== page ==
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GRP-093 Implementing and Improving Medicines Reconciliation on Admission at North Bristol NHS Trust (NBT)
  1. J Smith1,
  2. J Hamer1,
  3. A Mundell1,
  4. N Mogford1,
  5. R Brown1,
  6. F Hamill2
  1. 1North Bristol NHS Trust, Pharmacy, Bristol, UK
  2. 2North Bristol NHS Trust, Clinical Audit & Assurance, Bristol, UK

Abstract

Background Medicines Reconciliation ensures that medicines prescribed on patient admission correspond to those taken before admission. This process involves discussion with patients/carers/using primary care records.

Medicines errors cause harm to patients, lead to increased morbidity/mortality/inflated healthcare costs [1, 2]

NBT has invested in many safety initiatives including: the Safer Patients Initiative (SPI2) and the Southwest Quality and Patient Safety Improvement Programme (SWQPSI).

Purpose To implement and improve Medicines Reconciliation. The objectives were to: Ensure more than 95% of patients admitted receive Medicines Reconciliation within 24 hours; Improve the quality of Medicines Reconciliation and reduce medicines errors on admission.

Materials and Methods Using improvement methodology, tests of change were trialled and spread, involving:

  • Phase 1: 2007–2008: (1–8 wards)
    • Introduced a Medicines Admissions Proforma

    • Developed an e-audit tool

  • Phase 2: 2008–2009: (8–11 wards)
    • Training DVD was designed

    • Analysed admissions data to spread towards where admissions were >2% of the total number of admissions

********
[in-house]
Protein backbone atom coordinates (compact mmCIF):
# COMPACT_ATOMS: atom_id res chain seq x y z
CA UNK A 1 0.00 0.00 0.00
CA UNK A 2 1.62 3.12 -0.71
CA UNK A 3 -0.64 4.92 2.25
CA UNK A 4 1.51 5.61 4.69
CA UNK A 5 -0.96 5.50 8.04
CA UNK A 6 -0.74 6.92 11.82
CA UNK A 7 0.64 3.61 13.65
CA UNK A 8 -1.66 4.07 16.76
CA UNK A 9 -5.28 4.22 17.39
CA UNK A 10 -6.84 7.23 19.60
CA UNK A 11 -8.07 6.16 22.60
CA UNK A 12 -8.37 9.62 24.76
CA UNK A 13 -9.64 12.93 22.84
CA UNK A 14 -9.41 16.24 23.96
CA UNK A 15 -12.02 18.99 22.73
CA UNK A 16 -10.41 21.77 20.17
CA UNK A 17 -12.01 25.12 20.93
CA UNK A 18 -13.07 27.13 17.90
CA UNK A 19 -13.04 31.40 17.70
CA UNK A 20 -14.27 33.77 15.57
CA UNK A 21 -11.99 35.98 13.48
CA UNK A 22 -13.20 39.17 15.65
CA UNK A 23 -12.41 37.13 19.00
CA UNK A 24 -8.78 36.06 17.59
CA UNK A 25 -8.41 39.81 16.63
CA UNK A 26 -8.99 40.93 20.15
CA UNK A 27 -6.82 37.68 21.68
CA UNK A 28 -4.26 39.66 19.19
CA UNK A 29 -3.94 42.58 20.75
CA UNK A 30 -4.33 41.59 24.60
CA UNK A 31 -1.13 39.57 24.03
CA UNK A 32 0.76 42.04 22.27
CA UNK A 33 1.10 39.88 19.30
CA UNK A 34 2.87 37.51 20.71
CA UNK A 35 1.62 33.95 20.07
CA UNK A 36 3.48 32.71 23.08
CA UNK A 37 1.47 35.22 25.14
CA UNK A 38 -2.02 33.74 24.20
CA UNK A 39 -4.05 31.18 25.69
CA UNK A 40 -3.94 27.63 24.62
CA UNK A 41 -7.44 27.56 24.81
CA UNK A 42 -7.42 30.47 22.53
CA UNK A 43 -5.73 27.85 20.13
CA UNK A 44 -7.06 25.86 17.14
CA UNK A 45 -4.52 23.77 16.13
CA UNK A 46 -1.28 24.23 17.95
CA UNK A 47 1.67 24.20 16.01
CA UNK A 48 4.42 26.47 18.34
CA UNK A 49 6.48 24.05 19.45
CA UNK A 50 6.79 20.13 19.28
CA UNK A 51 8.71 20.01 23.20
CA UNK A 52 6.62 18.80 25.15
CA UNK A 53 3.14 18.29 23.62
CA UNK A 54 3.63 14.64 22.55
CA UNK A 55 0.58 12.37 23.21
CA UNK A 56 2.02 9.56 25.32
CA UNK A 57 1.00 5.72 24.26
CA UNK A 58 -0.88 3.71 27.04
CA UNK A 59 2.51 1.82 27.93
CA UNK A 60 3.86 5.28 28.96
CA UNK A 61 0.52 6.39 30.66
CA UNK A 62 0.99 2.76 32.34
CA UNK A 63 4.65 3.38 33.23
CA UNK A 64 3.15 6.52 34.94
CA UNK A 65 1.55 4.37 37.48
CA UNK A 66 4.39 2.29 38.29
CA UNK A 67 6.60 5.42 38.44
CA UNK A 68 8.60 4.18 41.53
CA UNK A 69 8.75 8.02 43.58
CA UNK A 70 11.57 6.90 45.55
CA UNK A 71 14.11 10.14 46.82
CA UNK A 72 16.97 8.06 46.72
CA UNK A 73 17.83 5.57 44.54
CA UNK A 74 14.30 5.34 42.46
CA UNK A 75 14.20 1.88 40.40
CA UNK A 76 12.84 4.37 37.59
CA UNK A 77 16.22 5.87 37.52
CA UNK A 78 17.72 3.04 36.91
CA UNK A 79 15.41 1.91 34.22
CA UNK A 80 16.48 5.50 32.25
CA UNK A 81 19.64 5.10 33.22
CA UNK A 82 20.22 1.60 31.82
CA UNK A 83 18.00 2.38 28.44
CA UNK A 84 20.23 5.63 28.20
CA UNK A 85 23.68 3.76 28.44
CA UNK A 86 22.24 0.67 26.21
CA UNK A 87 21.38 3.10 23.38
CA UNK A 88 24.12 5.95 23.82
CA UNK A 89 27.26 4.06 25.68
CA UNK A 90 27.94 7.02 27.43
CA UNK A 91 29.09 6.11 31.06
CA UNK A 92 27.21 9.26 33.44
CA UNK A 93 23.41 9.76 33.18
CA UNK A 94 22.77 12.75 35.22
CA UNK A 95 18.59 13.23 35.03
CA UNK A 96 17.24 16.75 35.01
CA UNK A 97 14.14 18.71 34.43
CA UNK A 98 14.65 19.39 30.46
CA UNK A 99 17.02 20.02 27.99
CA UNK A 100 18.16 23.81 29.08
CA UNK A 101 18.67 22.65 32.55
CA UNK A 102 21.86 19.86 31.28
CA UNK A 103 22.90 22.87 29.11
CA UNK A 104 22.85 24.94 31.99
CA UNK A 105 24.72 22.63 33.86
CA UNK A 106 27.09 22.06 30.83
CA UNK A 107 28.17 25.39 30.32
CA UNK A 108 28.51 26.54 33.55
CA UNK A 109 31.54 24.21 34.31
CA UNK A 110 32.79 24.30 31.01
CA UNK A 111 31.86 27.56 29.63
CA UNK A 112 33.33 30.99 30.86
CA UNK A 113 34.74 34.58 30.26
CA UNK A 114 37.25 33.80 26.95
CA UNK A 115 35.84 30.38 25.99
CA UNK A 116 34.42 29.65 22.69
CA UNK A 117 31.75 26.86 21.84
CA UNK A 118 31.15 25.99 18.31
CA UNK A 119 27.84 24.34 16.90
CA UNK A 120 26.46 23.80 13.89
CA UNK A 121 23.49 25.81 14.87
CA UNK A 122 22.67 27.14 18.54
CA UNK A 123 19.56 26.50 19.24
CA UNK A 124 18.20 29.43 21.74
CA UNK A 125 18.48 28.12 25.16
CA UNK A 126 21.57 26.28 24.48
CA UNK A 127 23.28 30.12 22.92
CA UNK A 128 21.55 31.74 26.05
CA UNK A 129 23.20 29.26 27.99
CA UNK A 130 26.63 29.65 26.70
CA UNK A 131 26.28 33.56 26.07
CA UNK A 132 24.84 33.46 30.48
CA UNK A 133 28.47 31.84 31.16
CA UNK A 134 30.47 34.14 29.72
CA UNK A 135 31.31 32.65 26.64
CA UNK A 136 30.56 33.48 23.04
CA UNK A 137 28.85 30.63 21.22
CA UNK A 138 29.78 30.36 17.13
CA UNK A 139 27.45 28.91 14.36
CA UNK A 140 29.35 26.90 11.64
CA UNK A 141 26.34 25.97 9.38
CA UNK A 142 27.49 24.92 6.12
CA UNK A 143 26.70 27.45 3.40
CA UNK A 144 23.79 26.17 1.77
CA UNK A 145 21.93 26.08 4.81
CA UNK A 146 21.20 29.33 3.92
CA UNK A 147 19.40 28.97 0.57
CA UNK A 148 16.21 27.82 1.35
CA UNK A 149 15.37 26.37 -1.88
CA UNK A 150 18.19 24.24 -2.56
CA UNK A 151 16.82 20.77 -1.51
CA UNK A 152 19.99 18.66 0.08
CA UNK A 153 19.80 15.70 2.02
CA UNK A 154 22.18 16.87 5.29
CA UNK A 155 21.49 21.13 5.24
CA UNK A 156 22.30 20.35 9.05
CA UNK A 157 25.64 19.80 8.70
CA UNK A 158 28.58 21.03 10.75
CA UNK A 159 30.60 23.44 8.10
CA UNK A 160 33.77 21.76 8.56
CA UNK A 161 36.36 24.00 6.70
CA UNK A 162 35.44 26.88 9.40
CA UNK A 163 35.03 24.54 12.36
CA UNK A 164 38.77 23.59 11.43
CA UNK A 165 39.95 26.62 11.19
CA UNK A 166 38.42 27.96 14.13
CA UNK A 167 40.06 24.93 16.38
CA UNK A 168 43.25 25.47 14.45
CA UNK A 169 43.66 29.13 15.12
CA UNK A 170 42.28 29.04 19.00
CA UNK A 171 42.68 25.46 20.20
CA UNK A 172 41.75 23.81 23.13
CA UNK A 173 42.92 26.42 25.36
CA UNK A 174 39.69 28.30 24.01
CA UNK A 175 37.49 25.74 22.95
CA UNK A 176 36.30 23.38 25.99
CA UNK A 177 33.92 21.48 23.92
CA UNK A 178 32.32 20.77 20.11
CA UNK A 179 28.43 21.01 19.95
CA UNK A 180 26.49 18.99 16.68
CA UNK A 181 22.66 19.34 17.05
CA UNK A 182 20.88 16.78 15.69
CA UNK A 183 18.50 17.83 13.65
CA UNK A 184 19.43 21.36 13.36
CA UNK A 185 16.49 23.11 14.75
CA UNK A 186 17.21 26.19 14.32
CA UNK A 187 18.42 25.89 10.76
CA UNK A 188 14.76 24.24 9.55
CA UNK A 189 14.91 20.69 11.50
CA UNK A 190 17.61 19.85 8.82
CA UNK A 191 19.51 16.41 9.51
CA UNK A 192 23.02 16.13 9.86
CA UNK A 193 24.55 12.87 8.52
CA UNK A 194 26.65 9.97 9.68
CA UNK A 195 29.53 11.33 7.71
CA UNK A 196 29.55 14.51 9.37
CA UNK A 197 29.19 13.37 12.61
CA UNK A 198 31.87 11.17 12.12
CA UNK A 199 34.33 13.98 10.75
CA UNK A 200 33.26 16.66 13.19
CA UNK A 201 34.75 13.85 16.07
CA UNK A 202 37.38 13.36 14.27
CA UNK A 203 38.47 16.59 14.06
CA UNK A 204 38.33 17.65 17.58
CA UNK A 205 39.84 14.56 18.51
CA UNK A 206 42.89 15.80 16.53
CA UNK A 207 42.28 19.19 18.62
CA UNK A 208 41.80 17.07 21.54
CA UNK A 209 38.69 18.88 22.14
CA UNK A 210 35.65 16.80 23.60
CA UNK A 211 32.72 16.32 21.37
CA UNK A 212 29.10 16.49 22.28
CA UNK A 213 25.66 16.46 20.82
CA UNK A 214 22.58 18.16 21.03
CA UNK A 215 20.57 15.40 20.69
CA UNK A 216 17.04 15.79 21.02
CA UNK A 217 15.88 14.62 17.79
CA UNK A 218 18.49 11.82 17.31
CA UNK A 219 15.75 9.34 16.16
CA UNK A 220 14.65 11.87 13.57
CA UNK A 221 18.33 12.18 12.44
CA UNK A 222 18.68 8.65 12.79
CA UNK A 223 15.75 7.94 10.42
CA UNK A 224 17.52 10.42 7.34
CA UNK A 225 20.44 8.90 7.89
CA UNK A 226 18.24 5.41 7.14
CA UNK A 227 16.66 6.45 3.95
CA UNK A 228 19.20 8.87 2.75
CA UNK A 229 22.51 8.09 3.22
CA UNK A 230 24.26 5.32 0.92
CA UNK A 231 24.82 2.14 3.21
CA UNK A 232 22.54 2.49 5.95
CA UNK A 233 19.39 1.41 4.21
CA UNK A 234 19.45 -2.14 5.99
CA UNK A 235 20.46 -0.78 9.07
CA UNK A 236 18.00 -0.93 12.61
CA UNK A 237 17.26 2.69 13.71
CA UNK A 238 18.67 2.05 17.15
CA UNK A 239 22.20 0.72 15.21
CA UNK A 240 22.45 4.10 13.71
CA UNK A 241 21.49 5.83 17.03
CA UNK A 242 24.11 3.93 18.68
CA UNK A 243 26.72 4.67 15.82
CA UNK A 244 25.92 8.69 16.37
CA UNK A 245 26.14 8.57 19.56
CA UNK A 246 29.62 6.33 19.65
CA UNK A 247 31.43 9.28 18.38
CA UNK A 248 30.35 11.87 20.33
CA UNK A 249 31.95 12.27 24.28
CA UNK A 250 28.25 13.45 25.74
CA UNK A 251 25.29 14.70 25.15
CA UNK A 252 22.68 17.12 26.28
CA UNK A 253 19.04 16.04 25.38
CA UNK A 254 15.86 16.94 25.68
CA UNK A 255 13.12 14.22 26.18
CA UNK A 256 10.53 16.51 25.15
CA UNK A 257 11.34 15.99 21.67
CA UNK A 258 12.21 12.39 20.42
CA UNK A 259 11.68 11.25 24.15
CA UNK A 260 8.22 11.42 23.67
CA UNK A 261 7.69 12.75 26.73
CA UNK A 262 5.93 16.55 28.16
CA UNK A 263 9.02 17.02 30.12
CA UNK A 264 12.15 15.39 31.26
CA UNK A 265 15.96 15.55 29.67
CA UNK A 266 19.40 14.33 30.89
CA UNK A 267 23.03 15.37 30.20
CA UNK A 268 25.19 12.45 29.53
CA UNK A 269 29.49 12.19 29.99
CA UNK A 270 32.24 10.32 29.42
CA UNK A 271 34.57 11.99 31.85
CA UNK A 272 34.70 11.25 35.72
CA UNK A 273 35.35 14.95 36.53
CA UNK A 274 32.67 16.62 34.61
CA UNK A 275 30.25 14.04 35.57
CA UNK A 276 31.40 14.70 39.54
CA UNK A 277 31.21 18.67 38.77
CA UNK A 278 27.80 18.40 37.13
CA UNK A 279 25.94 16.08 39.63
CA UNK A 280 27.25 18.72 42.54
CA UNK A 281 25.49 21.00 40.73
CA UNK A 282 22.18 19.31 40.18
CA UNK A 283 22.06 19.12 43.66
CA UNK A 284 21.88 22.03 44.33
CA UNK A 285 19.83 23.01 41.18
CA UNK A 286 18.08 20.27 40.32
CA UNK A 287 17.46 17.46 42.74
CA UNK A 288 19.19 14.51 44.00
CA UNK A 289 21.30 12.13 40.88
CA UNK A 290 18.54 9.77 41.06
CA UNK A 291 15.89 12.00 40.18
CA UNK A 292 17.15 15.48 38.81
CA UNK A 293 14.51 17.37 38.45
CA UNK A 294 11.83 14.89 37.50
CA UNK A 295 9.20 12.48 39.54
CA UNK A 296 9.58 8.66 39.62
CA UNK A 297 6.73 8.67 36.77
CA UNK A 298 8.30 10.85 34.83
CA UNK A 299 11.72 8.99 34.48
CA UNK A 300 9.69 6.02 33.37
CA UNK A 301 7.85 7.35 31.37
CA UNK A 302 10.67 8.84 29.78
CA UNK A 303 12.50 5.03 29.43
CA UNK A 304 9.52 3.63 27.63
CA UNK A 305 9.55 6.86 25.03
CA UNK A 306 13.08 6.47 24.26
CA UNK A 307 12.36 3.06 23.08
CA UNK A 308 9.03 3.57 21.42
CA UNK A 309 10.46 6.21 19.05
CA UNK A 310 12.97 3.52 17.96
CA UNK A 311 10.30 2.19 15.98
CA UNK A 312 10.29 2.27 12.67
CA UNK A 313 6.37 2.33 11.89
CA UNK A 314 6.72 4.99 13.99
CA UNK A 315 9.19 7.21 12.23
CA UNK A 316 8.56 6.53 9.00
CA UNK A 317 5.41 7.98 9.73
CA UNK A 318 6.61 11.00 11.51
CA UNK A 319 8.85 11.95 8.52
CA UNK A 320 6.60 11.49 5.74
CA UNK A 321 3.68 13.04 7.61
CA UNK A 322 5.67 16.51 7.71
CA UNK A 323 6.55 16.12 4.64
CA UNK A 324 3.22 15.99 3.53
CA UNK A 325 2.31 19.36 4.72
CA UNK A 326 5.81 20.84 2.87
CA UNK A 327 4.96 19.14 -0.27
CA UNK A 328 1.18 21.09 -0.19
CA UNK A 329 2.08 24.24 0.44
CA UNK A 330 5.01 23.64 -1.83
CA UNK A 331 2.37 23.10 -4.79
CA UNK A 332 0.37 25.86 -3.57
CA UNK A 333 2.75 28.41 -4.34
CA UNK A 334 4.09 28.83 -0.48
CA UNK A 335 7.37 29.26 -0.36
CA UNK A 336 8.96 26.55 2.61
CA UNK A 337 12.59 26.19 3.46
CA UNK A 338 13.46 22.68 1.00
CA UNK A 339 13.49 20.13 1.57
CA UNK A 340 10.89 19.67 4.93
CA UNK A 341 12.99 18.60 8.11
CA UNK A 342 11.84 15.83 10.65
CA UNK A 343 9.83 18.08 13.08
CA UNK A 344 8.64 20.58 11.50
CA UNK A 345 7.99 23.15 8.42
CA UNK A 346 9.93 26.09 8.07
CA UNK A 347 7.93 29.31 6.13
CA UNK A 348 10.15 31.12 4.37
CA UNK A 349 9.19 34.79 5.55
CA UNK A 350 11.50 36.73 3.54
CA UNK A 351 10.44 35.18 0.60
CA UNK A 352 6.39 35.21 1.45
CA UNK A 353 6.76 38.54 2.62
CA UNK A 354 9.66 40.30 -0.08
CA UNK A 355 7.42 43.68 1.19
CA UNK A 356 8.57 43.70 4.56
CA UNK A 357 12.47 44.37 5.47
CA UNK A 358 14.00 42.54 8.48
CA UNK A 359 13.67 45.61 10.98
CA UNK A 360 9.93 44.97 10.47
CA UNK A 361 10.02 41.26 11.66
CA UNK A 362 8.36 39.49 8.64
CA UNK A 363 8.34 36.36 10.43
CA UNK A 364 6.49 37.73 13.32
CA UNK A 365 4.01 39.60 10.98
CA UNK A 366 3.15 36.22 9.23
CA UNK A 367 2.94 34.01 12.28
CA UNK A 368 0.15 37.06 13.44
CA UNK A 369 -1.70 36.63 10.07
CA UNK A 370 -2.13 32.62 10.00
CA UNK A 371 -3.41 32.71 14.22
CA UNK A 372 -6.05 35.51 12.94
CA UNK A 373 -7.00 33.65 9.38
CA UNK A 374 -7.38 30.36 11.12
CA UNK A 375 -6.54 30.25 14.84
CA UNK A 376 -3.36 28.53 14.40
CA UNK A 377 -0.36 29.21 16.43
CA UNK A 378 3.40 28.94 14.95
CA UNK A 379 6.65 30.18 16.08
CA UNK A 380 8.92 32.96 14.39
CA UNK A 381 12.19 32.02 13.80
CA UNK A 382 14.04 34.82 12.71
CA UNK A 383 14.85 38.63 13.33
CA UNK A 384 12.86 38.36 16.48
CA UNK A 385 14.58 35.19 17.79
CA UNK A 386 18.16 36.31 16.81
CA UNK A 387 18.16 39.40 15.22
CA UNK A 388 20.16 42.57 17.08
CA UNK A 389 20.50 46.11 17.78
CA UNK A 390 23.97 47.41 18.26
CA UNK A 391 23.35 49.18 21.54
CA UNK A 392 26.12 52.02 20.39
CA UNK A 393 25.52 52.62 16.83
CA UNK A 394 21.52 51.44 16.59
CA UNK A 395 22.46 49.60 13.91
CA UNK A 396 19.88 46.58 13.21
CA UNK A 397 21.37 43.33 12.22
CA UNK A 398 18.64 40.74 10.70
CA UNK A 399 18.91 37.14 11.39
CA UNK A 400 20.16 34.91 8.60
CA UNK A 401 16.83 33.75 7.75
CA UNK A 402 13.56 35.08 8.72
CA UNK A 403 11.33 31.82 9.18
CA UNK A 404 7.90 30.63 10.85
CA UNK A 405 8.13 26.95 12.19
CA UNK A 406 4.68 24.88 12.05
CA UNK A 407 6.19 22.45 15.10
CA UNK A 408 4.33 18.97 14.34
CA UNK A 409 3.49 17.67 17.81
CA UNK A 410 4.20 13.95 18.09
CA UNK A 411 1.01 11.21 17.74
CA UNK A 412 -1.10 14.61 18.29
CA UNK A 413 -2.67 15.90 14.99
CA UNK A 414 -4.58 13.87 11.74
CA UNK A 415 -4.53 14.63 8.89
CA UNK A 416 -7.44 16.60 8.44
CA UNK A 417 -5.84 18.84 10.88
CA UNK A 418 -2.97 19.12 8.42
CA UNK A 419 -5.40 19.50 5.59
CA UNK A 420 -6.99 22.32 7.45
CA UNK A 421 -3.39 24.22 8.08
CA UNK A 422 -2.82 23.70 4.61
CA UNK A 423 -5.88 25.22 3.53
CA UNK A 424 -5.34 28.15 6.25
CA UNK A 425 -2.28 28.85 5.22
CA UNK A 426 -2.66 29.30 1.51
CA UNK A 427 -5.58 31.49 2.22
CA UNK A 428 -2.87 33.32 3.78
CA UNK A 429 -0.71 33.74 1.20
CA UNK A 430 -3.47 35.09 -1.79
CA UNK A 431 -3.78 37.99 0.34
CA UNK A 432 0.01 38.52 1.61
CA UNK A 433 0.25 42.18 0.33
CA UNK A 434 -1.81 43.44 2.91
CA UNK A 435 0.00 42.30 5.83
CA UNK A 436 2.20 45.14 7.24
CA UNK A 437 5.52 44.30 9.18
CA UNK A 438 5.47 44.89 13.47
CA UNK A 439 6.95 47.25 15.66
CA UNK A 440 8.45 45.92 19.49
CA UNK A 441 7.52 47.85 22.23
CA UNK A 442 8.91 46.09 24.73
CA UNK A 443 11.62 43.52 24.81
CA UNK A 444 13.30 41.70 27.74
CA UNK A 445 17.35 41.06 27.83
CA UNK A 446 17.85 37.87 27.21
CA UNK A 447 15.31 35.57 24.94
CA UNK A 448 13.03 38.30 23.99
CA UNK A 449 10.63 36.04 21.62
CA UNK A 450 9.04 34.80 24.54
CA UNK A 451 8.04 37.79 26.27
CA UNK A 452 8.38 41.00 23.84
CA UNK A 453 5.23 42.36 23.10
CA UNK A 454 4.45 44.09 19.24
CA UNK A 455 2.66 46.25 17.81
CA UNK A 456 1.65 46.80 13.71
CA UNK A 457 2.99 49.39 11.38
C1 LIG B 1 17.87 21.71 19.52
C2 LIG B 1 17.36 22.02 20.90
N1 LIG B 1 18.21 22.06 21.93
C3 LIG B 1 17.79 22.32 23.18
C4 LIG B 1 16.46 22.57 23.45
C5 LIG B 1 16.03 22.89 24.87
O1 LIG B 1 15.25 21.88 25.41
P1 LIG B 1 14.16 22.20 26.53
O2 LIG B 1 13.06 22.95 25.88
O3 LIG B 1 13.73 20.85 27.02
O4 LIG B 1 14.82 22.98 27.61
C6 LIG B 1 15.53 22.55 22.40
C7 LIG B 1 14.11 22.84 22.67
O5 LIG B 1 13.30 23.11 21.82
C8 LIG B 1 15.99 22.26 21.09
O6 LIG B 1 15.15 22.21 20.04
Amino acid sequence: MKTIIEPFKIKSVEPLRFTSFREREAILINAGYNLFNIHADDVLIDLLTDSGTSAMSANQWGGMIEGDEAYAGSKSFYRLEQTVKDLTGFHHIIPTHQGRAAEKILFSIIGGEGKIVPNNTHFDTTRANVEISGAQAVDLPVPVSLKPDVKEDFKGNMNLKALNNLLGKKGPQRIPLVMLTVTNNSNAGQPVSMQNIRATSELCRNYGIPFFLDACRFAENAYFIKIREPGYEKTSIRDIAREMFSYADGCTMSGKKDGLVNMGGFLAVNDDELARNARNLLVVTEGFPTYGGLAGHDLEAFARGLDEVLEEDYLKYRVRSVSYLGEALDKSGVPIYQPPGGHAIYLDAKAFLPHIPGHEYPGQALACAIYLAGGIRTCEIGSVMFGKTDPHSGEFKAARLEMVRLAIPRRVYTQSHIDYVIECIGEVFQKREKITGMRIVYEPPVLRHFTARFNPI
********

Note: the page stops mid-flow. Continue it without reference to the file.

• Collected randomised data electronically as a run chart

    • Improved communication (Patients/Ambulance/GP’s)

  • Phase 3: 2009–now: (11–30 wards)
    • 2010: tests of change on accuracy of Medicines Reconciliation, spreading to 42 wards

    • 2012: Surgical Pharmacist funding agreed following a Pre-admissions clinic trial.

Results The medians in the table show improvements 2007–2012. In 2011 we achieved and maintained our target. Accuracy data showed only 55% of admissions drug histories taken by doctors alone are accurate.

Conclusions From February 2011 we achieved and maintained our 95% target on 30 wards. We improved the quality of medicines reconciliation and reduced medicines errors on admission.

The Institute for Healthcare Improvement congratulated us and QIPP’s national programme benchmarking teaching hospitals also highlights our remarkable results.

Abstract GRP-093 Table 1

References

  1. National Institute for Health and Clinical Excellence/National Patient Safety Agency: Medicines Reconciliation guidance

  2. Quality, Innovation, Productivity and Prevention (QIPP) including Medicines Optimisation and Transfer of Care

No conflict of interest.

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